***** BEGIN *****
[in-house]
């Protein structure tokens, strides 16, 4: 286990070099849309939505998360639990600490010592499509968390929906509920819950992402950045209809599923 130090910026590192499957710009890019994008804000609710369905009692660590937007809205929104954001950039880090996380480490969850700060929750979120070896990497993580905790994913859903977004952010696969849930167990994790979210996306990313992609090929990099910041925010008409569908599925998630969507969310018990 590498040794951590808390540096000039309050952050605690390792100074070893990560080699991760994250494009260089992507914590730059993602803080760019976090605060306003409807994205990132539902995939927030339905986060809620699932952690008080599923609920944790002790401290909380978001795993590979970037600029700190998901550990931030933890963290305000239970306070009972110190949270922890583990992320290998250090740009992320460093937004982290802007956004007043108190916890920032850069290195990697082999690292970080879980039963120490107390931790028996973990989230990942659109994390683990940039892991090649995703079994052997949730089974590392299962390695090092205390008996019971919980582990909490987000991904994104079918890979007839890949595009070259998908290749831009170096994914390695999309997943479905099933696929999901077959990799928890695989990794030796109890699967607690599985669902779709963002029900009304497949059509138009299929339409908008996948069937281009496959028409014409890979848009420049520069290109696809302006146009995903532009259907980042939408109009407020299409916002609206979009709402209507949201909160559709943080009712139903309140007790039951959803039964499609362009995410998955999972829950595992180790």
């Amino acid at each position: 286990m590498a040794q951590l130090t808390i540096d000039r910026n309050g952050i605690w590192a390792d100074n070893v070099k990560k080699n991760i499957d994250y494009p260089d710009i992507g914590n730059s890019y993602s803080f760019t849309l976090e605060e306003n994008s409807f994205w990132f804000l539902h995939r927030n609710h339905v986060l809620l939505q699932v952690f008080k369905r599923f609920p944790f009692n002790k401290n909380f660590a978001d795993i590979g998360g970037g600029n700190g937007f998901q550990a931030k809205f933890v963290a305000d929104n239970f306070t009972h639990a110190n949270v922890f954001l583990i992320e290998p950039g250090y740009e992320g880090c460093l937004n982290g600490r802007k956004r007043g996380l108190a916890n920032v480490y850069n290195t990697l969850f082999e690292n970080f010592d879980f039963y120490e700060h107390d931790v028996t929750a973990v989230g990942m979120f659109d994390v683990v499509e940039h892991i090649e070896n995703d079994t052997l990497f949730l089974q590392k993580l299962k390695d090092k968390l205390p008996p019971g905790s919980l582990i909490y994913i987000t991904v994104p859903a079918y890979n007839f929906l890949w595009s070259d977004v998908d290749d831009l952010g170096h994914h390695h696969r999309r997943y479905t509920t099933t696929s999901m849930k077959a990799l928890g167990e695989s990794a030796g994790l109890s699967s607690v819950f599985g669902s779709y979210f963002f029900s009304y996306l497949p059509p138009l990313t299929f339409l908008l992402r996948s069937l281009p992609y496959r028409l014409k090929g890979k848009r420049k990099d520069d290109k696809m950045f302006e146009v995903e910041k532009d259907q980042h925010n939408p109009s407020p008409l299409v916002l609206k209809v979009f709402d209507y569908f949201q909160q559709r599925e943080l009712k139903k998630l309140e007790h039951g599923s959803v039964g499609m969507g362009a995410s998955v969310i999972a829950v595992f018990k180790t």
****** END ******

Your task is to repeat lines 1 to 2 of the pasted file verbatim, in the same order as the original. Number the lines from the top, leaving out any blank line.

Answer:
[in-house]
């Protein structure tokens, strides 16, 4: 286990070099849309939505998360639990600490010592499509968390929906509920819950992402950045209809599923 130090910026590192499957710009890019994008804000609710369905009692660590937007809205929104954001950039880090996380480490969850700060929750979120070896990497993580905790994913859903977004952010696969849930167990994790979210996306990313992609090929990099910041925010008409569908599925998630969507969310018990 590498040794951590808390540096000039309050952050605690390792100074070893990560080699991760994250494009260089992507914590730059993602803080760019976090605060306003409807994205990132539902995939927030339905986060809620699932952690008080599923609920944790002790401290909380978001795993590979970037600029700190998901550990931030933890963290305000239970306070009972110190949270922890583990992320290998250090740009992320460093937004982290802007956004007043108190916890920032850069290195990697082999690292970080879980039963120490107390931790028996973990989230990942659109994390683990940039892991090649995703079994052997949730089974590392299962390695090092205390008996019971919980582990909490987000991904994104079918890979007839890949595009070259998908290749831009170096994914390695999309997943479905099933696929999901077959990799928890695989990794030796109890699967607690599985669902779709963002029900009304497949059509138009299929339409908008996948069937281009496959028409014409890979848009420049520069290109696809302006146009995903532009259907980042939408109009407020299409916002609206979009709402209507949201909160559709943080009712139903309140007790039951959803039964499609362009995410998955999972829950595992180790």